As the Lincoln Lecture series continues this fall, two upcoming talks promise to pique interest on two compelling issues of the day: smart growth, and the property tax and school funding. Brad Graham, assistant deputy minister of the Ontario Growth Secretariat, Ministry of Energy and Infrastructure, Government of Ontario, will appear Monday November 2 at noon at Lincoln House for Places to Grow – Ontario’s Ambitious Growth Plan, the planning initiative for the area known as the Greater Golden Horseshoe -- 12,500 square miles of land around Toronto covering 110 municipalities, with over 8 million residents currently and forecast to grow by 3.7 million people and 1.8 million jobs by 2031. The Places to Grow plan sets out specific population and employment targets, implements a minimum intensification rate, establishes higher density targets for downtown cores and requires new greenfield development densities of 20 jobs and people per acre. The plan also works in concert with the Province’s Greenbelt Plan, which protects 1.8 million acres of environmentally sensitive natural heritage and agricultural lands in region, and includes $11.5 billion for transit in the Greater Toronto Area. The goal is to manage population growth in Ontario in a way that supports economic prosperity and achieves a high quality of life for all Ontarians. Brad Graham, an economist who has served in Ontario ministries of municipal affairs and housing, health, and finance, was recently awarded the 2010 Ontario Fellowship at the University of Toronto School of Public Policy and Governance, where his teaching and research will focus on growth and urban planning, sustainability and the importance of regions in the new economy. The talk is sponsored by the Department of Planning and Urban Form.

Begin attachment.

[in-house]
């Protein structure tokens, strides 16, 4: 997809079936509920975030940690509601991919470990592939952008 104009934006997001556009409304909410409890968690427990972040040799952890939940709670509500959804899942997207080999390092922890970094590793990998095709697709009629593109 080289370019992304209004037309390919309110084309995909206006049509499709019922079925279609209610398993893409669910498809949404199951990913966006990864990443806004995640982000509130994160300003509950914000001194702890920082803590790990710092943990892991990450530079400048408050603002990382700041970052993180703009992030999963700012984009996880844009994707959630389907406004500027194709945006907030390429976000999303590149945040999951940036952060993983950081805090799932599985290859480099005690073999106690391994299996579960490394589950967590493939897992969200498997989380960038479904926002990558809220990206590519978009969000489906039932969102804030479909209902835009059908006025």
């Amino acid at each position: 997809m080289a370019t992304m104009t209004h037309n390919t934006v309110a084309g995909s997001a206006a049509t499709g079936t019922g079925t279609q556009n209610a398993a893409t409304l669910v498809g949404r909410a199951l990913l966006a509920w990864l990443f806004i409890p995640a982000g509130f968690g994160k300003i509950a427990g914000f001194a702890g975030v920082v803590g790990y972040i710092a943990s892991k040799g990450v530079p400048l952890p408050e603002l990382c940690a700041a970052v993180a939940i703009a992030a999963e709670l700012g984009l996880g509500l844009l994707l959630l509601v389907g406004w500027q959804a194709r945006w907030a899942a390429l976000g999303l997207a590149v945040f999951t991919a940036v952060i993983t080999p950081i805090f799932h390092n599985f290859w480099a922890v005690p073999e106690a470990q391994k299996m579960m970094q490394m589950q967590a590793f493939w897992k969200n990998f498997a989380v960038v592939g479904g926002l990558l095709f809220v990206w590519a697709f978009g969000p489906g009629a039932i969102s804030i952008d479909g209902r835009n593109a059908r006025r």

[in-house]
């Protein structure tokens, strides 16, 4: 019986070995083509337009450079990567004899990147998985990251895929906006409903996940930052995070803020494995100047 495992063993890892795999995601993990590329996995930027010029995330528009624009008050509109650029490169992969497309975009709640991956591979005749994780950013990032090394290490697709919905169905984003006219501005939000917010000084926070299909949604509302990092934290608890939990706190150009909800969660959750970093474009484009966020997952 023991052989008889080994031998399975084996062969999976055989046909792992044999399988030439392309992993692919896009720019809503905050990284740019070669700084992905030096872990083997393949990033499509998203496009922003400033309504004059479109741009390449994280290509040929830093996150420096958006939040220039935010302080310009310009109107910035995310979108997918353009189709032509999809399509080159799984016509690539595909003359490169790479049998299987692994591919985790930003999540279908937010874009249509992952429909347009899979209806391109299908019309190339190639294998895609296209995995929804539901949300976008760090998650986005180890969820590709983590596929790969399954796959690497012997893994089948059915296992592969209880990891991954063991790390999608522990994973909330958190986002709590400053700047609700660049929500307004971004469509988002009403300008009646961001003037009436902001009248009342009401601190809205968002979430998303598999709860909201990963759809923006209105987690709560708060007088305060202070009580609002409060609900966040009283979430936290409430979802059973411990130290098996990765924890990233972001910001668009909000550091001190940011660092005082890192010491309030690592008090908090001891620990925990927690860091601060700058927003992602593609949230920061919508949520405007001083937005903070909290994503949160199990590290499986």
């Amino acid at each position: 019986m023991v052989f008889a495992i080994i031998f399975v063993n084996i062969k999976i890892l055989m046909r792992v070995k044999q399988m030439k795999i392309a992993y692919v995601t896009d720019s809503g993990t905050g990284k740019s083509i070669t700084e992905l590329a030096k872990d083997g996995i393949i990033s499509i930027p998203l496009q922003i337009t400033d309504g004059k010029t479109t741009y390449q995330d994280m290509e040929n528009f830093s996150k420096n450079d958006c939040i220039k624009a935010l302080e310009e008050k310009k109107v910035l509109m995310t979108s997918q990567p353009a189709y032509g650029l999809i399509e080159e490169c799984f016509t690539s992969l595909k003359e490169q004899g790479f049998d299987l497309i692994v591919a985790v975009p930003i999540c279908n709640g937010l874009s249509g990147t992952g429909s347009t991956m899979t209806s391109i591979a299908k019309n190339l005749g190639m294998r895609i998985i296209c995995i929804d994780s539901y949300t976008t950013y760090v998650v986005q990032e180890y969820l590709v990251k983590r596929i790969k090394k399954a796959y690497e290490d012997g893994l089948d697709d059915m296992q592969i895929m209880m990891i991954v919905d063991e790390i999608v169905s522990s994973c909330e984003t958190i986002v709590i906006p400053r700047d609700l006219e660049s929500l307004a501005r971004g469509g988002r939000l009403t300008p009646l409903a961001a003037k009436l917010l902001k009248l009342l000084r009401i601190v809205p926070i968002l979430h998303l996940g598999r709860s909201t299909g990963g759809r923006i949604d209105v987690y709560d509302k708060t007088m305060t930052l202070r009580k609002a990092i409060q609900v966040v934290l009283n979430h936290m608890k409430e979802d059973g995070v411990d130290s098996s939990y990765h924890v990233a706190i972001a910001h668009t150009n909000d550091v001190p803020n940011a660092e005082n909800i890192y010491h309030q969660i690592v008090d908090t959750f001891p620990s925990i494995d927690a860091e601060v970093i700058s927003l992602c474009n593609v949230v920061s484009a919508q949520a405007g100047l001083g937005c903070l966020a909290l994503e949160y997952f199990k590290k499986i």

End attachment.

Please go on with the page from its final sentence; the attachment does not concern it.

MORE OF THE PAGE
Thomas Downes, associate professor of economics at Tufts University, is next on Tuesday, November 3 at midday, presenting Centralization of School Finance and Property Values: Lessons from Vermont, on Vermont’s 1997 Equal Educational Opportunity Act (Act 60), aimed at reforming the state’s school finance system. The act redistributed education spending, moved towards a statewide property tax, changed tax rates among some communities, and instituted new income-based limits on tax liabilities. Downes will base his lecture on a study that examines the effects of the state’s school finance reform on property values. Downes’ research focuses primarily on the evaluation and construction of state and local policies to improve the delivery of publicly provided goods and reduce inequities in these services, with particular attention to public education. He has also pursued research on the roles of the public and private sectors in the provision of education. The talk is sponsored by the Department of Valuation and Taxation. Both Lincoln Lectures are free with lunch served but registration is required.